Pocket Guide Series, A: Cardiff
|ISBN: 9780708317303 (0708317308)Dyddiad Cyhoeddi Ebrill 2002 |
Cyhoeddwr: Gwasg Prifysgol Cymru / University of Wales Press, CaerdyddFformat: Clawr Meddal, 185x122 mm, 154 tudalen
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|Does dim Adolygiad Cwsmer i'r teitl hwn.
Cyfeirlyfr cryno ond cynhwysfawr i hanes a datblygiad Caerdydd o gyfnod y gaer Rufeinig, hyd at flynyddoedd ffyniannus y dociau o ganlyniad i'r twf yn y diwydiant glo a dyddiau presennol y brifddinas fywiog. 14 ffotograff lliw, 25 llun du-a-gwyn, 2 graff ac 13 map a chynllun.
A concise and comprehensive pocket guide to the history and development of Cardiff from the times of the Roman fort, to the thriving years of the docks in response to the growth of the coal industry, and the present days of the lively capital. 14 colour photographs, 25 black-and-white illustrations, 2 graphs and 13 maps and plans.
At the opening of A Pocket Guide: Cardiff, we find John Davies at the top of Cefn Cibwr on the ridge of Caerffili Mountain overlooking present-day Cardiff. After a brief commentary on the landmarks and monuments on view, he invites us to follow him down into the city to examine them in more detail. Such immediacy characterises the book as a whole and means that, as well as being able to enjoy it in the comfort of your own armchair, readers will find it a useful reference book when they visit (or 'explore', as Davies would put it) Cardiff.
The book comes alive when it relates events towards the end of the eighteenth century when Cardiff began to export coal. Under the influence of the Bute family the population of Cardiff expanded significantly owing to its industrialization during the nineteenth century, but its success has not always reflected well on the rest of Wales. At around the same time as the Merthyr Riots and the Newport Rising, Cardiff was developing itself into a rather self-enclosed entrepreneurial alcove. Its de-industrialization has now led to it becoming a city of white-collar jobs in service industries, leaving parts of the rest of Wales lagging behind. Davies gives an honest and many-sided account of Cardiffs development throughout and is not afraid to ask important questions regarding how the city continues to see itself in relation to the rest of the country.
Seminal dates in Cardiffs history during the twentieth century include 1905, when it was granted city status, 1955, when it became the capital of Wales, and 1987, when the Cardiff Bay Development Scheme was inaugurated. Though these events have helped enhance Cardiffs status, they have not always been beneficial to its inhabitants. The main victims of this cruel irony were the residents of Tiger Bay, whose community was broken up by a major redevelopment scheme during the 1950s that saw low-rise streets destroyed and tower blocks built in their place. One of the books most attractive sections is its relation of Tiger Bays history with its rich racial mix and relaxed cosmopolitanism.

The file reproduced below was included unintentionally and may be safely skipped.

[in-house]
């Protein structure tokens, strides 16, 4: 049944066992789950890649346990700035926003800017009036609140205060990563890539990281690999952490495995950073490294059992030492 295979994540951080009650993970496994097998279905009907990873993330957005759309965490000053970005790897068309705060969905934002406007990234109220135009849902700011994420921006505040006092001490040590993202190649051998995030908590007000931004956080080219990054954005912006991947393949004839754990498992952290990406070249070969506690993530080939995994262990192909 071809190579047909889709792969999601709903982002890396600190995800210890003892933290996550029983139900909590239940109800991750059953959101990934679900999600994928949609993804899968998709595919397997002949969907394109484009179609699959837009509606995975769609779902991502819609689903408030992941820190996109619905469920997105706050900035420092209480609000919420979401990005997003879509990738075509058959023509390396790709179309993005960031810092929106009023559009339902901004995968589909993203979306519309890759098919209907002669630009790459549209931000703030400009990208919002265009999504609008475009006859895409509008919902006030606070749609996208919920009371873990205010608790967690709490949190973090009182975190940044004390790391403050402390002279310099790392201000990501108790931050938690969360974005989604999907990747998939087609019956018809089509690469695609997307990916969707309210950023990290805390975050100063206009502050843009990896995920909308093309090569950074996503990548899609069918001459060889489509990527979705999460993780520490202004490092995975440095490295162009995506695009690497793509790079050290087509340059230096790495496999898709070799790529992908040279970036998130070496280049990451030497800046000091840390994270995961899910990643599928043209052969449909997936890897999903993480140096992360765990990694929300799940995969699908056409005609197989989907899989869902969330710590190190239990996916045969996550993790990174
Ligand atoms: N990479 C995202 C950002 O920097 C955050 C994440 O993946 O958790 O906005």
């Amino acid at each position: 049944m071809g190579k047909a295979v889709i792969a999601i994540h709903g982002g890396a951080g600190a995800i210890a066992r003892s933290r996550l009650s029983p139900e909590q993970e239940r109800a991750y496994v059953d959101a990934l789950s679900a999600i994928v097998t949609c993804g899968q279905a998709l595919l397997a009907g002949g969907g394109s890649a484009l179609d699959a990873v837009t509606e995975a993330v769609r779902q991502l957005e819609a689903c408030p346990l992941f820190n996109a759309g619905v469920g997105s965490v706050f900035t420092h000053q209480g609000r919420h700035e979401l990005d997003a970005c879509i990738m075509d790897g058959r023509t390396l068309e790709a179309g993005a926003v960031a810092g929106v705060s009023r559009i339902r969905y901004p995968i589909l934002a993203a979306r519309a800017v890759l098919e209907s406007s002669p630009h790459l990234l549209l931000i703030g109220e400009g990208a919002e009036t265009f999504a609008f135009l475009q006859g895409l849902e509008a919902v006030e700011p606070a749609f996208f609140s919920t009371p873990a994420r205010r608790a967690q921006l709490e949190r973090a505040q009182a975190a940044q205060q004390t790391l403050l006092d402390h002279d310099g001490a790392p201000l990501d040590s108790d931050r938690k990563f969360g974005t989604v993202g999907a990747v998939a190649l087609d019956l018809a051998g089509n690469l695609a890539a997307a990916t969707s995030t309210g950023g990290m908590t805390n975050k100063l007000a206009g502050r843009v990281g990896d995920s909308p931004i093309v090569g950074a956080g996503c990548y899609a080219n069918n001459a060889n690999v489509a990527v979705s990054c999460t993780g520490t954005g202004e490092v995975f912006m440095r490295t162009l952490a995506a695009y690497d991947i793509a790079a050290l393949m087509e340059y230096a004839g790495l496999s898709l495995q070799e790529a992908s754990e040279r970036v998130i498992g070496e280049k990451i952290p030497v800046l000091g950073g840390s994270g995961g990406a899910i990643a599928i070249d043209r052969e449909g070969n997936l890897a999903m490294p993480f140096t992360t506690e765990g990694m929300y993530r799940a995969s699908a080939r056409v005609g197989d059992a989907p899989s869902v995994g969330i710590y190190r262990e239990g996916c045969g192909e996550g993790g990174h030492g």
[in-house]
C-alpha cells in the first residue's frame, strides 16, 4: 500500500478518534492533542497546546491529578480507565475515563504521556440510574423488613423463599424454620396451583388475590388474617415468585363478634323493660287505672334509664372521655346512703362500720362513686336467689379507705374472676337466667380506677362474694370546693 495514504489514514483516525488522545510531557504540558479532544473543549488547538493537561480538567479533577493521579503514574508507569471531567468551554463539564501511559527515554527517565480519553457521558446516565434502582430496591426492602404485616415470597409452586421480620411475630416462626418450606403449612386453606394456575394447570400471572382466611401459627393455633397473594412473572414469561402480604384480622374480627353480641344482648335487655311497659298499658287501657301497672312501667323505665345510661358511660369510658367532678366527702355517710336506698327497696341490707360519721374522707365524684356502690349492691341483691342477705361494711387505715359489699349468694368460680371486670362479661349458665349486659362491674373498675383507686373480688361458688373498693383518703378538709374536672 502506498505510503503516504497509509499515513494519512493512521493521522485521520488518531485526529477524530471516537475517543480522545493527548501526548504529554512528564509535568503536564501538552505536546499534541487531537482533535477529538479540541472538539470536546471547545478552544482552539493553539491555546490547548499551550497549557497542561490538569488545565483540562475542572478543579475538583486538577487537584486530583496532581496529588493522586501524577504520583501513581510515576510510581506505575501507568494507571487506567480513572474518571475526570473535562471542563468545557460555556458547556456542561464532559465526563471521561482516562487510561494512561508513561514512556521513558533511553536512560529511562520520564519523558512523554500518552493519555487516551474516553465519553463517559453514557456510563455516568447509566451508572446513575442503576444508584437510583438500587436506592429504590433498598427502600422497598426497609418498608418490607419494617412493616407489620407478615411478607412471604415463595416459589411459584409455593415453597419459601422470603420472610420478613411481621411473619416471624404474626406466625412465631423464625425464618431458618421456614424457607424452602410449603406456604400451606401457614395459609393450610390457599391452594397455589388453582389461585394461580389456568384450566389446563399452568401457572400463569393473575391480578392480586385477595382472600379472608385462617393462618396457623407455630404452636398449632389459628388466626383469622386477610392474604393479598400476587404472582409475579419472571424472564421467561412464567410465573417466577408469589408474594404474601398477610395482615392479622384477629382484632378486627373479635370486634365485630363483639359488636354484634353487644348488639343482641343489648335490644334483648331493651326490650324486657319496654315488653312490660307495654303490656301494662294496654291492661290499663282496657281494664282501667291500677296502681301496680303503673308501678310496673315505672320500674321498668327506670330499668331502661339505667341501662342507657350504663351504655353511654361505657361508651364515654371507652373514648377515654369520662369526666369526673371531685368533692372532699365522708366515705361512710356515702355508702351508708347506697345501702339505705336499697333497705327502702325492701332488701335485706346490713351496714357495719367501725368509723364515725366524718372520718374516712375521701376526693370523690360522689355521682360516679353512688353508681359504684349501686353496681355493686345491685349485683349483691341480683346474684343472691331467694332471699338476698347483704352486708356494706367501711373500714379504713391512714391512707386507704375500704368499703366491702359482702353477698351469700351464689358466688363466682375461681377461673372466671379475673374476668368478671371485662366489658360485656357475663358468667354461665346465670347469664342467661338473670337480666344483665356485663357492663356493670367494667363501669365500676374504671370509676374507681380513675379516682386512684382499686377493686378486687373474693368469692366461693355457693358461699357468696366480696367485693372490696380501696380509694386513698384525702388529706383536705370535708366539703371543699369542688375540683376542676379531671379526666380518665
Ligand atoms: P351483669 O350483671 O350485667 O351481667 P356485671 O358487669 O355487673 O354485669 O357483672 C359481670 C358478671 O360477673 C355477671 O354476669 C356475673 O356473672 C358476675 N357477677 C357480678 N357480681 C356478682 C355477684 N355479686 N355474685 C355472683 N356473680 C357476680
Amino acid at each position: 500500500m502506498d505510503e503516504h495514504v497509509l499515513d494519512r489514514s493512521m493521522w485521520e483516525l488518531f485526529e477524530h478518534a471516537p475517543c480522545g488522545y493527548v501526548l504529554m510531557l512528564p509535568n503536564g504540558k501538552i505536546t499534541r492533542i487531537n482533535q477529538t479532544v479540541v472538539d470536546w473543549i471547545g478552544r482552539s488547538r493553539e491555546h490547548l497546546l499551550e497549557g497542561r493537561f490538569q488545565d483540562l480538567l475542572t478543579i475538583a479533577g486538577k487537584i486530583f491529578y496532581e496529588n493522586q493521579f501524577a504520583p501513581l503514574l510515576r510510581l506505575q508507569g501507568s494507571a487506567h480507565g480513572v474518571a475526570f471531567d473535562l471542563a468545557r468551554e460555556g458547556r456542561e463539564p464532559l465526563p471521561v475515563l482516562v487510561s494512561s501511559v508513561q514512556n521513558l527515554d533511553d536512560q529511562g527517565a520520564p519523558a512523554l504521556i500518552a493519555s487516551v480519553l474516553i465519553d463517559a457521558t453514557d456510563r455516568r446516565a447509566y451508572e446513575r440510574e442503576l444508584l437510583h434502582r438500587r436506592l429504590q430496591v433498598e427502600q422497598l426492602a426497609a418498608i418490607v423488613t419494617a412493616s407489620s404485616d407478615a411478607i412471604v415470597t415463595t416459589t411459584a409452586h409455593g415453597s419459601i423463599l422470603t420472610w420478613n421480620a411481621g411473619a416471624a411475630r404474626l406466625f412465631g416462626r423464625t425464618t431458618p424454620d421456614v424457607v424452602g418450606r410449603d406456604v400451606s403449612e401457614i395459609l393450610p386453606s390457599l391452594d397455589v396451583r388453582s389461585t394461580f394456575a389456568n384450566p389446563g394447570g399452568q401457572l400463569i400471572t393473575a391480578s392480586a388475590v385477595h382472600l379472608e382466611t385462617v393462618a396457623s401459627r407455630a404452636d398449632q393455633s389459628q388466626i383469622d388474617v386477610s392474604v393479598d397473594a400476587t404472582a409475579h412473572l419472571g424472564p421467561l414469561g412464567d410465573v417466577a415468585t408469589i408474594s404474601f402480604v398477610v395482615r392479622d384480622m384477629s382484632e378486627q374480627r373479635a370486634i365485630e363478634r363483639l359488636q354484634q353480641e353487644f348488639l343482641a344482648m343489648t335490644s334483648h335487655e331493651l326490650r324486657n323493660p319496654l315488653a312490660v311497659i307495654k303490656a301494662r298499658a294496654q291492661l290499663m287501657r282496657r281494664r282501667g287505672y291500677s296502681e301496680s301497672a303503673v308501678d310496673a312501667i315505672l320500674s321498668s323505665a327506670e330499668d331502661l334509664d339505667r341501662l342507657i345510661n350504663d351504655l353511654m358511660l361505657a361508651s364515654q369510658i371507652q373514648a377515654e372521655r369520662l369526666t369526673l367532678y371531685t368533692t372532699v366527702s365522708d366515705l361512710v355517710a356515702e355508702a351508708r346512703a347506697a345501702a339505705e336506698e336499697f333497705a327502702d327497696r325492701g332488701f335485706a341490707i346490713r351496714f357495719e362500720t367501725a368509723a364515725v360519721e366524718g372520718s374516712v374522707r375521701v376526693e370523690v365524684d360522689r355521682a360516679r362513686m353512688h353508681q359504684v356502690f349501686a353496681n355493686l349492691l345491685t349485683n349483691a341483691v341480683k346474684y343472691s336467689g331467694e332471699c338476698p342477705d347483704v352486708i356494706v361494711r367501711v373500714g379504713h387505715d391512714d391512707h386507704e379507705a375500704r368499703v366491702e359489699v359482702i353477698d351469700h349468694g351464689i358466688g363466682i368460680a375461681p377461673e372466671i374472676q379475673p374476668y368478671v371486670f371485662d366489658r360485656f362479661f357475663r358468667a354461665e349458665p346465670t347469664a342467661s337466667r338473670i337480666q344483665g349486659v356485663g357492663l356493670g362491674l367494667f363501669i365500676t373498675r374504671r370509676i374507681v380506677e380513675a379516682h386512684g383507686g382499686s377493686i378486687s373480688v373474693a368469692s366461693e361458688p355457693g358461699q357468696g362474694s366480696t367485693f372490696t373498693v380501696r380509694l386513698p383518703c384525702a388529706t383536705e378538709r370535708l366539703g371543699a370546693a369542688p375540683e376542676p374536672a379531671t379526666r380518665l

Through its presentation of the shadier aspects of Cardiffs history, as well as its attractions, and through John Daviess interest in the citys people as well as its institutions, not only is A Pocket Guide: Cardiff an informative guide, it is also a highly illuminating and thought-provoking book.
It is possible to use this review for promotional purposes, but the following acknowledgement should be included: A review from www.gwales.com, with the permission of the Welsh Books Council.
Gellir defnyddior adolygiad hwn at bwrpas hybu, ond gofynnir i chi gynnwys y gydnabyddiaeth ganlynol: Adolygiad oddi ar www.gwales.com, trwy ganiatâd Cyngor Llyfrau Cymru.
John Davies is one of Wales’s leading historians. Previously a senior lecturer at the University of Wales, Aberystwyth, he is now a freelance writer and broadcaster.
pp xi142 over 20 B&W photos, maps, 8pp colour photos
Described in the eighteenth century as an ‘obscure and inconsiderable’ place, Cardiff has since grown into the thriving capital of post-Devolution Wales. A Pocket Guide: Cardiff takes the reader on a journey through the city's history, geography and architecture, from the first Roman settlement to the completion of the breathtaking Millennium Stadium.
In this highly readable Pocket Guide, John Davies gives a comprehensive view of Cardiff’s development from a Roman fort and township into a small medieval borough, through a period of stagnation until the development of docks for exporting coal brought a meteoric growth in town and population in the second half of the nineteenth century. ‘The Other Cardiff’ gives the story of the growth of the Bute Docks, of Tiger Bay and of the dominance of the Bute family in the development and architecture of Cardiff.
The author also tours the city’s various areas, from Cardiff Bay to Lisvane, from St Fagans to Trowbridge, pointing out sights of interest. He concludes with an account of twentieth-century Cardiff as a city and as a capital.
A Pocket Guide: Cardiff is an extremely informative and entertaining guide to the city and will be fascinating reading for both visitors and residents alike.
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